JoJo’s Bizarre Adventure: Stardust Crusaders, Vol. 1

By Hirohiko Araki. Released in Japan as “Jojo no Kimyou na Bouken” by Shueisha, serialized in the magazine Weekly Shonen Jump. Released in North America by Viz Media. Translated by Evan Galloway, original translation and adaptation by Alexis Kirsch and Fred Burke.

Though this is the third arc in the JoJo’s series, it was actually the first released in North America, as Viz released it on its own in 2005. I never read it, mostly as it was the 3rd part of a series, and from what I hear its sales were no great shakes. But now JoJo’s is becoming more of a phenomenon, and the hardcovers seem to be doing OK, and so thankfully we get to read this somewhat in context, as we are introduced to Joseph Joestar’s grandson, Jotaro Kujo, his somewhat airheaded mother, Holly (she must get it from her own mother), and another epic quest, as Dio has returned from the dead to stir up trouble, kill off a few helpless victims, and make life miserable for the Joestars. And so the stage is set for an epic battle. Sadly, the first volume of said epic battle mostly falls flat for me.


Jotaro is Japanese, unlike his English great-great grandfather or American grandfather, and shows it off by taking on the staple of 80s manga destined never to be licensed here, the delinquent uniform, complete with peaked cap that is worn slightly off-kilter. Unlike his overearnest/cocky (delete where applicable) ancestors, Jotaro is mostly stoic and cool, which is nice but makes him a lot more of a flat character than his predecessors. Thankfully, Joseph is here, albeit mellowed, and we get a few of the classic JoJo’s types – the mentor and friend, the villain turned good guy, the smug asshole minor villains, and the piles of cannon fodder that lead to many sort-of deaths. (The deaths are not as numerous as you’d expect – the school nurse who is possessed by evil literally has her head ripped off, but should be fine if she’s treated soon. What the hell?)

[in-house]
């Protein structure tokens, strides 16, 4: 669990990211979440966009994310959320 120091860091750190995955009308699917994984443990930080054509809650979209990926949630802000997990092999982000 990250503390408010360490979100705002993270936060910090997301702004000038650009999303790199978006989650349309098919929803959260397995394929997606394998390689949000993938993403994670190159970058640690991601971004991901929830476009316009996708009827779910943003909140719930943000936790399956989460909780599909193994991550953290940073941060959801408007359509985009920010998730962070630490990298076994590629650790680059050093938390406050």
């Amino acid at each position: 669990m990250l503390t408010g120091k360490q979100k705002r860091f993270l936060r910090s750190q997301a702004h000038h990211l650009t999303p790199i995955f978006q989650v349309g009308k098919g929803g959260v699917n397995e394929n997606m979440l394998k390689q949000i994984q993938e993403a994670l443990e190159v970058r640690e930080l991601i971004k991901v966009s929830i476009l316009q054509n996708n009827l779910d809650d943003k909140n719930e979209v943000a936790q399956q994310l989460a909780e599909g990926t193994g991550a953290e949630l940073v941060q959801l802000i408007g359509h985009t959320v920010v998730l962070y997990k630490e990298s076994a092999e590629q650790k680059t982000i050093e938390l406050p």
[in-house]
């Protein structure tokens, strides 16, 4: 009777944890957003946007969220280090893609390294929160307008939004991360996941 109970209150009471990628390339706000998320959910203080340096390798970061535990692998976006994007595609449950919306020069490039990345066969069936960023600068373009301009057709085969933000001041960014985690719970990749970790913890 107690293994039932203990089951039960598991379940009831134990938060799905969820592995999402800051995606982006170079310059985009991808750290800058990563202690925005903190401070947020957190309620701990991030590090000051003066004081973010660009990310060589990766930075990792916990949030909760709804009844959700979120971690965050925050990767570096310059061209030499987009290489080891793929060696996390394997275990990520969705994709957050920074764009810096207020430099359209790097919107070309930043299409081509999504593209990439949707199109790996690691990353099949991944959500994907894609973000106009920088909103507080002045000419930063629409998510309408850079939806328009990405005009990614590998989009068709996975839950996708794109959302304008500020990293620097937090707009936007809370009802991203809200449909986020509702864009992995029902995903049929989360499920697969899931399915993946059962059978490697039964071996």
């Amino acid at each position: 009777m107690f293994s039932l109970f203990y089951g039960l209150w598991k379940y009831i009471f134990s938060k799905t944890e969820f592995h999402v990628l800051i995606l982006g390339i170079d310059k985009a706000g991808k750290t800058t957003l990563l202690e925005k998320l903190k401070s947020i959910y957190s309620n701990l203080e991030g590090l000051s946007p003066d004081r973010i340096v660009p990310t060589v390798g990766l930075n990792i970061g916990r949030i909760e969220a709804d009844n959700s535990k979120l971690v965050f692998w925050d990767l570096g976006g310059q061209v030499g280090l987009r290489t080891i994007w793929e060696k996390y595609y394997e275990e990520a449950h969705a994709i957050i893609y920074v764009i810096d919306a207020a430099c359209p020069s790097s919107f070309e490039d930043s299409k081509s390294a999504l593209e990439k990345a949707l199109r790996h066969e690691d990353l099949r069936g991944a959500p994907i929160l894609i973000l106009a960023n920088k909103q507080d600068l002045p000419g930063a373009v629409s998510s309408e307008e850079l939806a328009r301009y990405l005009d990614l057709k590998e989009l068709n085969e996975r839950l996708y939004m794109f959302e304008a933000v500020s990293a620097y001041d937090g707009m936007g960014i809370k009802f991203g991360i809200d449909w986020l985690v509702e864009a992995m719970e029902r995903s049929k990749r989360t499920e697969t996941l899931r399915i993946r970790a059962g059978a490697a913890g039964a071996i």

Of course, the main driving force of this arc is that Dio is back, and clearly up to his old tricks, using Jonathan’s body with his head stapled into it to possess people with parasitic brain worms and casually rape and murder random women in his castle of doom. What’s more, people are now exhibiting new Superpowers, called “Stands” for a reason so stupid I’d rather forget about it. Sometimes these can be cool, like JoJo’s, but they can also be deadly, like his mothers, which is causing her to slowly die by mutating into a plant, as far as I can tell. Thus our heroes must fly to Cairo to take on Dio, provided of course their plane is not hijacked, which it is. This arc is apparently a road movie, so expect lots of foreign settings in amongst the cool poses and piles of gore.

If you read JoJo’s for such things, you should enjoy this volume. There’s cool fights, there’s grotesque violence (the insect pulling the tongues out of an entire aisle of innocents on the plane wins), and there’s occasional stabs at humor, including a bad pun as the cliffhanger. But unfortunately, this was the first JoJo’s that I came away from thinking it was rather dull compared to its predecessors. Given it’s longer than both its predecessors combined, I’m hoping it fixes that soon.

JoJo’s Bizarre Adventure: Battle Tendency, Vol. 4

By Hirohiko Araki. Released in Japan as “Jojo no Kimyou na Bouken” by Shueisha, serialized in the magazine Weekly Shonen Jump. Released in North America by Viz Media. Translated by Evan Galloway.

By now I think the seasoned JoJo reader is used to the ‘Bizarre’ part of the title, to the point that when the vampire horses show up early in this volume it merely earns a slight shrug, as if to say “of course there would be vampire horses, this is JoJo’. And I feel much the same way. That said, the vampire squirrel growing from the villain’s severed hand took even me by surprise, and reminded us of why this title was so successful – it really does not know when to quit. Be it amazingly graphic violence (for a Jump title), badass boasting, cool posing, or even coming back from near death almost a dozen times over the course of the book, Battle Tendency can be exhausting.